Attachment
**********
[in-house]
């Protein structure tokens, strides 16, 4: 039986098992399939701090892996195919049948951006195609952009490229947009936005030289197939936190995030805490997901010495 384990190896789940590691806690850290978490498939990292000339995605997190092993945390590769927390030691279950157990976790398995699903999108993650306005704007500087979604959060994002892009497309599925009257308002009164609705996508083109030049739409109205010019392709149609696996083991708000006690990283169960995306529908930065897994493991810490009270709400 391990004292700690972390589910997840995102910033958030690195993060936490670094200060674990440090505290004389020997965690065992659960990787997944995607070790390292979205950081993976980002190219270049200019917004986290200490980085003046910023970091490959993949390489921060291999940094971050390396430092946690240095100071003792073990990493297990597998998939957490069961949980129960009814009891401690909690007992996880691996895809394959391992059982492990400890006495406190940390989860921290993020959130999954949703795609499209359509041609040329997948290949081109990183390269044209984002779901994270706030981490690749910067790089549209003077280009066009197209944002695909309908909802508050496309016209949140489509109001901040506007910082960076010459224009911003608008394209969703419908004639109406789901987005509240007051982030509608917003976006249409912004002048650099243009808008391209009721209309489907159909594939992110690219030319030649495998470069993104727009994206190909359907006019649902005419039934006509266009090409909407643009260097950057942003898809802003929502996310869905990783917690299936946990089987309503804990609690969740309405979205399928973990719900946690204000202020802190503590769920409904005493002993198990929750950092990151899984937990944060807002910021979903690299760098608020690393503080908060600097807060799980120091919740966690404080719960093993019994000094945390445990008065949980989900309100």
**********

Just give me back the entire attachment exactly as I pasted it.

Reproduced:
[in-house]
């Protein structure tokens, strides 16, 4: 039986098992399939701090892996195919049948951006195609952009490229947009936005030289197939936190995030805490997901010495 384990190896789940590691806690850290978490498939990292000339995605997190092993945390590769927390030691279950157990976790398995699903999108993650306005704007500087979604959060994002892009497309599925009257308002009164609705996508083109030049739409109205010019392709149609696996083991708000006690990283169960995306529908930065897994493991810490009270709400 391990004292700690972390589910997840995102910033958030690195993060936490670094200060674990440090505290004389020997965690065992659960990787997944995607070790390292979205950081993976980002190219270049200019917004986290200490980085003046910023970091490959993949390489921060291999940094971050390396430092946690240095100071003792073990990493297990597998998939957490069961949980129960009814009891401690909690007992996880691996895809394959391992059982492990400890006495406190940390989860921290993020959130999954949703795609499209359509041609040329997948290949081109990183390269044209984002779901994270706030981490690749910067790089549209003077280009066009197209944002695909309908909802508050496309016209949140489509109001901040506007910082960076010459224009911003608008394209969703419908004639109406789901987005509240007051982030509608917003976006249409912004002048650099243009808008391209009721209309489907159909594939992110690219030319030649495998470069993104727009994206190909359907006019649902005419039934006509266009090409909407643009260097950057942003898809802003929502996310869905990783917690299936946990089987309503804990609690969740309405979205399928973990719900946690204000202020802190503590769920409904005493002993198990929750950092990151899984937990944060807002910021979903690299760098608020690393503080908060600097807060799980120091919740966690404080719960093993019994000094945390445990008065949980989900309100």